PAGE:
Google also commented:
Google communicates regularly with Dr Peli about his research. Once the story was published, Dr Peli reached out to us saying he felt the piece misrepresented what he said. He wanted to set the record straight by posting to his G+ page. His response is consistent with the views he has expressed about Glass over the past year.
Students at Brigham Young University invent Signglasses, a type of software for Google Glass that allows deaf people to see a small American Sign Language (ASL) interpretor in the top right corner of their Glass display. This enables them to see the interpretors even in the dark. Currently it is used in planetariums so that deaf people are able to understand the narrator in virtual tours of the universe.
Brin says Glass may not be released to the public in 2014:
I’d hope we could by the end of the year, but I’m not sure.
This contradicts the information on the Glass FAQ:
This marks the next phase in the evolution of Glass as we move towards a wider consumer launch later in 2014.
Dr. Shafi Ahmed, a surgeon at the Royal London Hospital, is the first to livestream a surgery he performs on a patient with liver and bowel cancer while wearing Glass. Medical students around the world are able to get a first-person view of what he sees as he performs the surgery. Roy Pulfer, the patient, says he is glad to participate in the event:
I’m happy that it will help educate young people. They like using technology so it’s great for them. The staff have been great to me all the way and explained every step of the operation so clearly.
Dubai police officers are experimenting with using Google Glass to help them catch traffic violators. Colonel Khalid Nasser Al Razooqi, the General Director of Smart Services at Dubai Police, says two applications have been created for Glass to aid officers in their job:
One will allow them to take photos of traffic violations from the Glass, which will go instantly into our system, and the other application helps identify wanted cars.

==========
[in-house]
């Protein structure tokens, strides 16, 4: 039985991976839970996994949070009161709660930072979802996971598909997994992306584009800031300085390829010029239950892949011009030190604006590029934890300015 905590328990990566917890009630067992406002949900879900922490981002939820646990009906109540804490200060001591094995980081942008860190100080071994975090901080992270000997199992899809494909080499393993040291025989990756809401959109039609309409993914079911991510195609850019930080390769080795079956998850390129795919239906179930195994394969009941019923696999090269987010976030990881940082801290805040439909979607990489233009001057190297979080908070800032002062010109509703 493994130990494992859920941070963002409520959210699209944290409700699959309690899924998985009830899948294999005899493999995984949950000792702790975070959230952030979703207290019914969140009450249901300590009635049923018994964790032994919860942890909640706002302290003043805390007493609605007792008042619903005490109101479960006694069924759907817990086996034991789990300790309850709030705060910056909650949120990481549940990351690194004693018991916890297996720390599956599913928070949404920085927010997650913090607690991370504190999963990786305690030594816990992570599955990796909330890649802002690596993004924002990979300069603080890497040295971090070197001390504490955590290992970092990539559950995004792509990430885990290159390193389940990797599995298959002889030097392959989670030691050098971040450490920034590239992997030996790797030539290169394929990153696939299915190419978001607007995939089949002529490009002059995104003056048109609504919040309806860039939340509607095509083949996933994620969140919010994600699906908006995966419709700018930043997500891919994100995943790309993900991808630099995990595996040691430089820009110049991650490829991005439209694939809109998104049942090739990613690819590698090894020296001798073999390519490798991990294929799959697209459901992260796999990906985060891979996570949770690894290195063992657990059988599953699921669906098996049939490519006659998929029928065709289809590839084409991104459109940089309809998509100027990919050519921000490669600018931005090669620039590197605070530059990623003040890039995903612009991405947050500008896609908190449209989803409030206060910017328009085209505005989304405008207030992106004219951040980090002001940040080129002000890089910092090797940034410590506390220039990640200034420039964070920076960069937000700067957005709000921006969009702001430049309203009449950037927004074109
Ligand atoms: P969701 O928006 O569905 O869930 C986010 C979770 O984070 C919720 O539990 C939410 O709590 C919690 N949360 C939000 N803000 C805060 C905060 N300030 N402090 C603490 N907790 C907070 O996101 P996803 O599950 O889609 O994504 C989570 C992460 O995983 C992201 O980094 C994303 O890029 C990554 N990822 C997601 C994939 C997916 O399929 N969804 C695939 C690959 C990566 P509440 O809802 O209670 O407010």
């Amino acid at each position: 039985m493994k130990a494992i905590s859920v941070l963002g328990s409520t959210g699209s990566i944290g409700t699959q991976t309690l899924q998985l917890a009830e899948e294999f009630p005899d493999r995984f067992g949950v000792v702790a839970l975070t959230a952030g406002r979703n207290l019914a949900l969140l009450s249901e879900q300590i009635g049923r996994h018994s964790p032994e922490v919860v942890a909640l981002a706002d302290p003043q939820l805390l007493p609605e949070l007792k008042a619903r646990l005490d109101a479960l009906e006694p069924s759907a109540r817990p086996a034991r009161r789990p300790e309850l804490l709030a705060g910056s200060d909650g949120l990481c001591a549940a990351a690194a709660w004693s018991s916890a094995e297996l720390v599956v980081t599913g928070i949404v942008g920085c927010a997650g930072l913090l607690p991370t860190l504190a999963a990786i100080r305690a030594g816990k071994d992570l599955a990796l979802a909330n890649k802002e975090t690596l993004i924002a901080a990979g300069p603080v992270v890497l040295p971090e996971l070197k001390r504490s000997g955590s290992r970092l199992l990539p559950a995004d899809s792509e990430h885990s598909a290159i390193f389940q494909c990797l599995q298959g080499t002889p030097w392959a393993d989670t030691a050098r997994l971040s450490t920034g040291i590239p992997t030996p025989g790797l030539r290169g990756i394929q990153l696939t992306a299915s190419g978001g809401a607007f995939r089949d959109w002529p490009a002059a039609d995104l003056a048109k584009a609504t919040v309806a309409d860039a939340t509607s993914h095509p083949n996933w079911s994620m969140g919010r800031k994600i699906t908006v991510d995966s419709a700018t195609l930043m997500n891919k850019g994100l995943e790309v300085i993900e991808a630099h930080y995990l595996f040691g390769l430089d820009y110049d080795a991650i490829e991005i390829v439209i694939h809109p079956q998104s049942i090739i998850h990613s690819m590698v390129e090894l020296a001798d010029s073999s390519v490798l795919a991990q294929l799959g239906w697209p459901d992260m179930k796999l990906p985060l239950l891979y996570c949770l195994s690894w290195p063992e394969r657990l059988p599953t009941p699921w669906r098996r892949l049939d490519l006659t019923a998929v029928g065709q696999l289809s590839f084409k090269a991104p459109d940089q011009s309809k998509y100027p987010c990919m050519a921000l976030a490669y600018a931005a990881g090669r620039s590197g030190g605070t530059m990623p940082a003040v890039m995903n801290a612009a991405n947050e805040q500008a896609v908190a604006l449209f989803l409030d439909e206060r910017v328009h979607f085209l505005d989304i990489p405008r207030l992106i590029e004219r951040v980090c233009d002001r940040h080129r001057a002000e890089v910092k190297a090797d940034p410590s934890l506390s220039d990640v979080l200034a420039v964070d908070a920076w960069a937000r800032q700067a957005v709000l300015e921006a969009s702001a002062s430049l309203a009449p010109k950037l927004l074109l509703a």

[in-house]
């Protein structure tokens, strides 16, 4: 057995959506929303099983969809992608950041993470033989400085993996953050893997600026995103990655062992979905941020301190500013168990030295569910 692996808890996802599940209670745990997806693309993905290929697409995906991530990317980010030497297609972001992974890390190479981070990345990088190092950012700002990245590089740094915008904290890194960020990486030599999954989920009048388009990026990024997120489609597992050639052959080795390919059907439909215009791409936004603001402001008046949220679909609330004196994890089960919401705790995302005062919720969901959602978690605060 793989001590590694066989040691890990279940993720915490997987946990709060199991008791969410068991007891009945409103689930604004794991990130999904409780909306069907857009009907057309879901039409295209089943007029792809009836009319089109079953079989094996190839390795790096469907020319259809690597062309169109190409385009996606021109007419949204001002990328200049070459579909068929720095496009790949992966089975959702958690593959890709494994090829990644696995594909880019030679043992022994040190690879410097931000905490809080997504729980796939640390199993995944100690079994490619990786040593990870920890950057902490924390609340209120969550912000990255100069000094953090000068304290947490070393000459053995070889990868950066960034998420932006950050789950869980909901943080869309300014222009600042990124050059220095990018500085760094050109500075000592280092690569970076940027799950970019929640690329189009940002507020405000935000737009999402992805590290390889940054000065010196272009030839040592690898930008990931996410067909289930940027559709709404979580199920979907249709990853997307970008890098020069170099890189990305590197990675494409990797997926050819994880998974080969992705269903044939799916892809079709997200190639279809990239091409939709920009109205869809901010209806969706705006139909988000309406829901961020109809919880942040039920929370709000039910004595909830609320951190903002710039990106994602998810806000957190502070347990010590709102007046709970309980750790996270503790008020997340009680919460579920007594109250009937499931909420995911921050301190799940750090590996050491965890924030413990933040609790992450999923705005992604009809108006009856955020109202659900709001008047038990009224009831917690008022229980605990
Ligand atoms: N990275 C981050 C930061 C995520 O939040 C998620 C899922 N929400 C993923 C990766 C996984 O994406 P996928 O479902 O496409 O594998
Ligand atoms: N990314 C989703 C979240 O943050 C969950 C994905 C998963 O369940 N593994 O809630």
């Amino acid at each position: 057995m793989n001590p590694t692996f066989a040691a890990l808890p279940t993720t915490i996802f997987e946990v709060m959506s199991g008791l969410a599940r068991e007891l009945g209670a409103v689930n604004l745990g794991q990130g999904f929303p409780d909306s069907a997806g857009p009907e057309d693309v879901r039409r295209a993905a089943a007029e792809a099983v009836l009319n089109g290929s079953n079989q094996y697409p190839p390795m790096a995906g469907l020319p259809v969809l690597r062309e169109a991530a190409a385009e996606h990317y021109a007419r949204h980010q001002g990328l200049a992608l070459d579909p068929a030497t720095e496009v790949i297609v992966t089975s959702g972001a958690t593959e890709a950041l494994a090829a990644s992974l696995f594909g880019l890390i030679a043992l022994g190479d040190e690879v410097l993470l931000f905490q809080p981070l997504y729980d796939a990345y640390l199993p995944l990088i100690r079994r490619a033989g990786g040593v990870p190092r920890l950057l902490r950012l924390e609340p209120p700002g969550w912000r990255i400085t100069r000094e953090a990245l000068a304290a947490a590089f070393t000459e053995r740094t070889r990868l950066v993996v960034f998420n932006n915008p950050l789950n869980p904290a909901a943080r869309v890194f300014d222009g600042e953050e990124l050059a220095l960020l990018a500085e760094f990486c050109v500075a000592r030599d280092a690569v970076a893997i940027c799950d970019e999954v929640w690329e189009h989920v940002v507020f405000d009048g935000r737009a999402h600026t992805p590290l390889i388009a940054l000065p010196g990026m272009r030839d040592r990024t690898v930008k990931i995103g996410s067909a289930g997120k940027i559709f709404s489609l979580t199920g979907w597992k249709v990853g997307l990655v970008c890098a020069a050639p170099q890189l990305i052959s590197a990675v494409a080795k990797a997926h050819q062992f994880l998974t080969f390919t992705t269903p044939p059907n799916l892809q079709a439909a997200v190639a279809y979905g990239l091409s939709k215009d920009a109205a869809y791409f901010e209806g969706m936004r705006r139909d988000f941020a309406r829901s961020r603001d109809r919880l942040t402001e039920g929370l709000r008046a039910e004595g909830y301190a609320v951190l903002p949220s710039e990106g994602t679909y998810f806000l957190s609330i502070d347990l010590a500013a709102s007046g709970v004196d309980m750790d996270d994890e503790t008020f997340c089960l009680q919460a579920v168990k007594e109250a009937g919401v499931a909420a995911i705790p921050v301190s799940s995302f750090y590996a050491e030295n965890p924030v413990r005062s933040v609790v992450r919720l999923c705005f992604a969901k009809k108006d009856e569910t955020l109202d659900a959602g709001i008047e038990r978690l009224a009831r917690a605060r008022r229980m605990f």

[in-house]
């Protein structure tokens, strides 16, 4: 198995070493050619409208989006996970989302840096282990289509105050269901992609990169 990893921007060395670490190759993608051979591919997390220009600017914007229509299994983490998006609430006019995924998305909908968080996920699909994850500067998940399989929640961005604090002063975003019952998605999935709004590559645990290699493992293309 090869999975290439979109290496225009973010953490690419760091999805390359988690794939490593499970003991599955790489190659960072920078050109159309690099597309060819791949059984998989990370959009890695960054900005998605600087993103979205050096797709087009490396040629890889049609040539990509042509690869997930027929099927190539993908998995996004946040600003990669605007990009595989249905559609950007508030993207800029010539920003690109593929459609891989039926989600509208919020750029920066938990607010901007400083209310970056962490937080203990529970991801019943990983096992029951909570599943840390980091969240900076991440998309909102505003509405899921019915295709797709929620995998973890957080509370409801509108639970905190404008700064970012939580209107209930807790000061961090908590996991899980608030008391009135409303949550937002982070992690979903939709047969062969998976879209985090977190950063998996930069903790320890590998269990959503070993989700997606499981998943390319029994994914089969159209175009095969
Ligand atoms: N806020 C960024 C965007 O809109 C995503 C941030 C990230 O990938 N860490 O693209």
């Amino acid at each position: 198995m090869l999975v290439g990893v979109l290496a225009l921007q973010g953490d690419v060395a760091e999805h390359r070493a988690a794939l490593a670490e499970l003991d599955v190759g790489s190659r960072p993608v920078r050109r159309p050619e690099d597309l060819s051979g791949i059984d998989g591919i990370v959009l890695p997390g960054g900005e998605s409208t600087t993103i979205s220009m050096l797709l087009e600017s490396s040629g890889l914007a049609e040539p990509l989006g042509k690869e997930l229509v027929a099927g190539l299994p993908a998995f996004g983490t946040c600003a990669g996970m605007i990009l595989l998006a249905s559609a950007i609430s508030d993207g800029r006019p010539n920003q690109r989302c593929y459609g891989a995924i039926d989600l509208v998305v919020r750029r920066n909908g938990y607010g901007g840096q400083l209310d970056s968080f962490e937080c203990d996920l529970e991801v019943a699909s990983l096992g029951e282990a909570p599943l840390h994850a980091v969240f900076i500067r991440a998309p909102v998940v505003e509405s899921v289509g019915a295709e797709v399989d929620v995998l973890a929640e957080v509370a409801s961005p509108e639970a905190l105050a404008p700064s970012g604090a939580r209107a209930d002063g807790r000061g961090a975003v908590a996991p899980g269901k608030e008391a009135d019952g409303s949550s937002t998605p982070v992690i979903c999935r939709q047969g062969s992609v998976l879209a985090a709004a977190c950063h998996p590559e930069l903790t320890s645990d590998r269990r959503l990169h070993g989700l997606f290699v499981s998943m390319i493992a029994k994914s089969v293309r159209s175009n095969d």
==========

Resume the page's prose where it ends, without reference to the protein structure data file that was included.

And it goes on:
Venturebeat reports that in order to keep users’ head up, Google placed the Glass display to the upper-right. While this positioning can keep the user from crashing into things, it can also cause sharp eye pain as documented by several users:
According to Dr. Eli Peli, the Harvard optometrist who consults on ocular discomfort for Google, people almost never actually look to the side with just their eyes for long periods of time. During the setup process and in the first weeks of uses, he says users can look to the side for up to to a minute, sixty times longer than normal, causing eye muscle strain:
It’s not a headache, it’s sort of a discomfort in the eye muscles. To describe it as a headache is inconsistent with how people experience headaches.
Dr Peli says that as the user gets used to the device, the pain goes away for most users after a few days to a week,
Startup developer Eaze introduces Nod to Pay, an application that allows consumers to pay for goods in Bitcoins with Google Glass. Users add their Bitcoin wallet information to the application and scan a QR code from the merchant which displays the cost on their display. Then two nods of the head send the payment to the seller’s Bitcoin wallet.
Ross is hired as the new project leader of Google Glass. Though she comes from a marketing background and not a technology background, she has experience working with other large companies like Calvin Klein, Mattel, and Bausch & Lomb, the largest supplier of eye health products in the world:
With your help, I look forward to answering the seemingly simple, but truly audacious questions Glass poses: Can technology be something that frees us up and keeps us in the moment, rather than taking us out of it? Can it help us look up and out at the world around us, and the people who share it with us?
Three popular travel applications are released for Glass. Foursquare allows users to see businesses nearby and “check in” to them, broadcasting their location to their friends. TripIt updates users on the status of their flights and travel itineraries. Open Table allows users to see nearby restaurants and make a reservation.
Google Glass is introduced into the curriculum at UC Irvine School of Medicine. It allows students to get a first-person view of what instructors are seeing when they work with patients. Dr. Warren Wiechmann, associate dean of instructional technologies, believes it will prepare the students for their real duties as physicians:
All of medicine is based on ‘seeing,’ not ‘reading,’ the patient.
IHS Inc., an information company, takes apart Glass and estimates that the parts are worth $152, about 10% of its $1,500 price tag. It adds, however, that engineering costs, software updates, and tooling costs make up for much of the rest of the $1,500 price. Google disagrees with their assessment: